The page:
After a defense verdict in this medical malpractice case, the plaintiffs filed a motion asking the trial court, sitting as the thirteenth juror, to determine that the verdict was against the weight of the evidence and grant them a new trial. The court denied the motion. The plaintiffs appeal, arguing that the trial court’s remarks from the bench show that it did not properly perform its role as the thirteenth juror. We affirm.


TN Court of Criminal Appeals

JEFFERY GAYLON DOUGLAS v. STATE OF TENNESSEE

Court: TN Court of Criminal Appeals

Attorneys:

J. Colin Morris, Jackson, Tennessee, for the appellant, Jeffery Gaylon Douglas.

Robert E. Cooper, Jr., Attorney General and Reporter; Clarence E. Lutz, Assistant Attorney General; James G. (“Jerry”) Woodall, District Attorney General; and Beth C. Hall, Assistant District Attorney General Pro Tem, for the appellee, State of Tennessee.

Judge: THOMAS

The Petitioner, Jeffery Gaylon Douglas, filed a petition for post-conviction relief attacking his convictions for rape and sexual battery on the basis of ineffective assistance of trial counsel. The post-conviction court denied relief following an evidentiary hearing, finding that the Petitioner had failed to prove his allegations by clear and convincing evidence. In this appeal as of right, the Petitioner contends that trial counsel was ineffective by improperly advising him to testify at his trial. After our review, we affirm the judgment of the post-conviction court.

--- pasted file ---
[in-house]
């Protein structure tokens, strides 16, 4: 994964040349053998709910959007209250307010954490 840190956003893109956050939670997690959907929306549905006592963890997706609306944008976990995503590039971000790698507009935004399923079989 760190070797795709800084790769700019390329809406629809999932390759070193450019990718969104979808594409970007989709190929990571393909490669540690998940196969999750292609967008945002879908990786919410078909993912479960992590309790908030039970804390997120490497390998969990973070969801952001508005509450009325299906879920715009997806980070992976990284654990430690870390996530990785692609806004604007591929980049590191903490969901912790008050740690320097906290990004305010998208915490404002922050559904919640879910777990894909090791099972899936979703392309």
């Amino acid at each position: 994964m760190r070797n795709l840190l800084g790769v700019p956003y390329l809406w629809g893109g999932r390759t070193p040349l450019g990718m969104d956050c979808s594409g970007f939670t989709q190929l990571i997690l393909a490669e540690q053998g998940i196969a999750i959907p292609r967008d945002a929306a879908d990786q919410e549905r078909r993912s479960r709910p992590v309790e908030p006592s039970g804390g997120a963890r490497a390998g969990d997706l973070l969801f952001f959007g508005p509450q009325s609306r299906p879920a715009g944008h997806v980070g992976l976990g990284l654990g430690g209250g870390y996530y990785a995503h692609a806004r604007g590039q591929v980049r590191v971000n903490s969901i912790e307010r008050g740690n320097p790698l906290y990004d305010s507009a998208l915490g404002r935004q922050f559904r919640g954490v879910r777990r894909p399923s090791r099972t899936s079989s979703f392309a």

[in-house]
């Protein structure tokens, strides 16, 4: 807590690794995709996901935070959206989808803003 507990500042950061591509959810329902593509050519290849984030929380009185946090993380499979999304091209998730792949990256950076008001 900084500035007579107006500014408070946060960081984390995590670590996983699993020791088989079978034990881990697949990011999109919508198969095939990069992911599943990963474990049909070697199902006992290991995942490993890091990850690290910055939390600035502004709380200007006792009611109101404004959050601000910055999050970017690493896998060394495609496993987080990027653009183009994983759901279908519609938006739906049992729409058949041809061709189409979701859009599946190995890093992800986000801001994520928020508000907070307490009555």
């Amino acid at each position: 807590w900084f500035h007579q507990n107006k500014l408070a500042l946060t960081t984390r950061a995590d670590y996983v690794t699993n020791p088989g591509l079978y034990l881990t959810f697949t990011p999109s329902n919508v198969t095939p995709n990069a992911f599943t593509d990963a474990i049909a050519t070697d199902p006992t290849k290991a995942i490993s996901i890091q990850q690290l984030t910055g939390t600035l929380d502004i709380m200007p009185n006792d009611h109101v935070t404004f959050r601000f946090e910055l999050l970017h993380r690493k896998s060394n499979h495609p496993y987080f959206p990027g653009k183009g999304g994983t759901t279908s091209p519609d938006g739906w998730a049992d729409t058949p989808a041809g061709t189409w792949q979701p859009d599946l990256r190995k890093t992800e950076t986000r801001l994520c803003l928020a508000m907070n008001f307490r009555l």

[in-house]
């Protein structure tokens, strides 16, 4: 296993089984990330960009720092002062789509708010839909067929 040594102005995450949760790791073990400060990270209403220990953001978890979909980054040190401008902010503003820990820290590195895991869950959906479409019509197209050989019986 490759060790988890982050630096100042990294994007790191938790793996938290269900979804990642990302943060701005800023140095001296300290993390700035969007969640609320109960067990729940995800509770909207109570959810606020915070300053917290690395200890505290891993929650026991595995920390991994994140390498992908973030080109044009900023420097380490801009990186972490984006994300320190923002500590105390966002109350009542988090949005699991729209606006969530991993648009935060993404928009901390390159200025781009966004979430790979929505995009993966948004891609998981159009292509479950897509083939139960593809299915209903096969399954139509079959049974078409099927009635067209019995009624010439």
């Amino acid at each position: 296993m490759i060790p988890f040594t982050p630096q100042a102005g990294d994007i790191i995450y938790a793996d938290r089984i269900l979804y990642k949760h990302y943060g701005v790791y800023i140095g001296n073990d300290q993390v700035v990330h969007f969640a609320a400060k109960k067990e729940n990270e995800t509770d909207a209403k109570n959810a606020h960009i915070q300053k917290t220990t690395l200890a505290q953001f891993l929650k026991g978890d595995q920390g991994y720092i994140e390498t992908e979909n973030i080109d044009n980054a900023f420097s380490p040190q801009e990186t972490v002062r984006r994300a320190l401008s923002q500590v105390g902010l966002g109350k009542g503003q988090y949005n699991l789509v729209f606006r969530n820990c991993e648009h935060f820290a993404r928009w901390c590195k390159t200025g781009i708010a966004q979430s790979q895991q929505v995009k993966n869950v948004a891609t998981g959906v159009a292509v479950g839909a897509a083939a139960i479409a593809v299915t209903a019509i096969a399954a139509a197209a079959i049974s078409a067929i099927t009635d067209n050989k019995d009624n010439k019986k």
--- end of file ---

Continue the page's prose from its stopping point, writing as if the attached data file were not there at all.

QUINCY DEANGELO GARDNER v. STATE OF TENNESSEE

Court: TN Court of Criminal Appeals

Attorneys:

Marie Stacey, Nashville, Tennessee, for the appellant, Quincy Deangelo Gardner.

Robert E. Cooper, Jr., Attorney General and Reporter; Renee W. Turner, Senior Counsel; Victor S. Johnson, III, District Attorney General; and Bret Gunn, Assistant District Attorney General, for the appellee, State of Tennessee.

Judge: BIVINS

Quincy Deangelo Gardner (“the Petitioner”) filed for post-conviction relief from his conviction of first degree felony murder, arguing that he received ineffective assistance of counsel at trial. Following an evidentiary hearing, the post-conviction court denied relief. The Petitioner now appeals. Upon our thorough review of the record and the applicable law, we affirm the judgment of the post-conviction court.


STATE OF TENNESSEE v. DONALD VAUGHN

Court: TN Court of Criminal Appeals

Attorneys:

Mark Anthony Kovach, Nashville, Tennessee (at plea submission hearing); and Robert J. Turner, Nashville, Tennessee (at sentencing hearing and on appeal), for the appellant, Donald Vaughn.